From "Please Kill Me: The Uncensored Oral History of Punk"
by Legs McNeil and Gillian McCain
Bob Gruen: The first time I saw Richard Hell, he walked into CBGB's wearing a white T-shirt with a bull's-eye painted on it, and the words Please Kill Me written on it.
That was one of the most shocking things I had ever seen. People had a lot of wild ideas back then, but for somebody to walk the streets of New York with a target on his chest, with an invitation to be killed - that's quite a statement.
Richard Hell: I don't ever remember wearing the Please Kill Me T-shirt, though I do remember forcing Richard Lloyd to wear it. I was too much of a coward.
Richard Lloyd: Richard Hell had designed a T-shirt for himself that said Please Kill Me, but he wouldn't wear it. I was like, "I'll wear it." So I wore it when we played upstairs at Max's Kansas City, and afterwards these kids came up to me. These fans gave me this really psychotic look - they looked as deep into my eyes as they possibly could - and said, "Are you serious?"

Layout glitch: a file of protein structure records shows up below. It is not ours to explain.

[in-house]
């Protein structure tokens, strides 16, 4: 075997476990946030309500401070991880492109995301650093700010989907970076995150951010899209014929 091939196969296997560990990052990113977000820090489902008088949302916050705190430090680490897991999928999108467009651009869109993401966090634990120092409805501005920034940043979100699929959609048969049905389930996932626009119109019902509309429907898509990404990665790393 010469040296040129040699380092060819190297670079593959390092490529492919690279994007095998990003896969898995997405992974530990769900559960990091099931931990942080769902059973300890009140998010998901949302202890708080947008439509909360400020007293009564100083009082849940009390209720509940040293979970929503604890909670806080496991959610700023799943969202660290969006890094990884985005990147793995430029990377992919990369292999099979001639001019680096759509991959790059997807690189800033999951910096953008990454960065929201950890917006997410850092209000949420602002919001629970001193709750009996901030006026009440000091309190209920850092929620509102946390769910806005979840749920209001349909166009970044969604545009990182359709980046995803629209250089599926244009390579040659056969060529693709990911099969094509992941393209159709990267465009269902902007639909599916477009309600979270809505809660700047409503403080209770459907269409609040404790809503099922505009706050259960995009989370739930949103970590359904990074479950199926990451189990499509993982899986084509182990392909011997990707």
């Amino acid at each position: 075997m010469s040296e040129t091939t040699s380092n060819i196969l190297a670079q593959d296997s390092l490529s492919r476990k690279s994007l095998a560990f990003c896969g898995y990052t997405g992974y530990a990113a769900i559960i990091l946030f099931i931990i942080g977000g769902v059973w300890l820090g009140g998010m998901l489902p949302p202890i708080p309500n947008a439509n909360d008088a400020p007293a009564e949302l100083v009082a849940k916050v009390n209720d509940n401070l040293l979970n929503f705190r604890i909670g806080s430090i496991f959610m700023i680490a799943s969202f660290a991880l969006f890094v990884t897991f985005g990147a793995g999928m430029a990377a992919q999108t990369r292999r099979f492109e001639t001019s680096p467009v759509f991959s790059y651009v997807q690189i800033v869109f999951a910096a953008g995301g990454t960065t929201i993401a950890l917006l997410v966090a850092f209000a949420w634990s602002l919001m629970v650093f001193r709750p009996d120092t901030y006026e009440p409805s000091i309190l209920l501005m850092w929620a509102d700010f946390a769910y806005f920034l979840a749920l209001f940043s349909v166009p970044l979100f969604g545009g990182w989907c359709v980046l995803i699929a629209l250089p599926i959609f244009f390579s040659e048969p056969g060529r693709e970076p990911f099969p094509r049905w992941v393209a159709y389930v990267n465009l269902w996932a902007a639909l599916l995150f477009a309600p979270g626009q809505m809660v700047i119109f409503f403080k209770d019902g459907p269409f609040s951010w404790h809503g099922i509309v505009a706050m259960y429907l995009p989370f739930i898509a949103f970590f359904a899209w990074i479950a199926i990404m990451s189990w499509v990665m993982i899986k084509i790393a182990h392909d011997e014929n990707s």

Then they said, "If that's what you want, we'll be glad to oblige because we're such big fans!" They were just looking at me, with that wild-eyed look, and I thought, I'm not wearing this shirt again.
Terry Ork: I approached Hilly and I said, "Listen, I wanna come back here with Television and I wanna book the club." I said, "Hilly, look what you got, look at the crowds we had here!" I gave him a big pitch because I wanted control. I said, "You gotta go new music every night." The music didn't have a name yet.
Hilly said, "Okay, okay."
So we did.
And that's when it really began to break, and we started getting other great bands, like the Ramones.
-- Please Kill Me: The Uncensored Oral History of Punk
Legs McNeil and Gillian McCain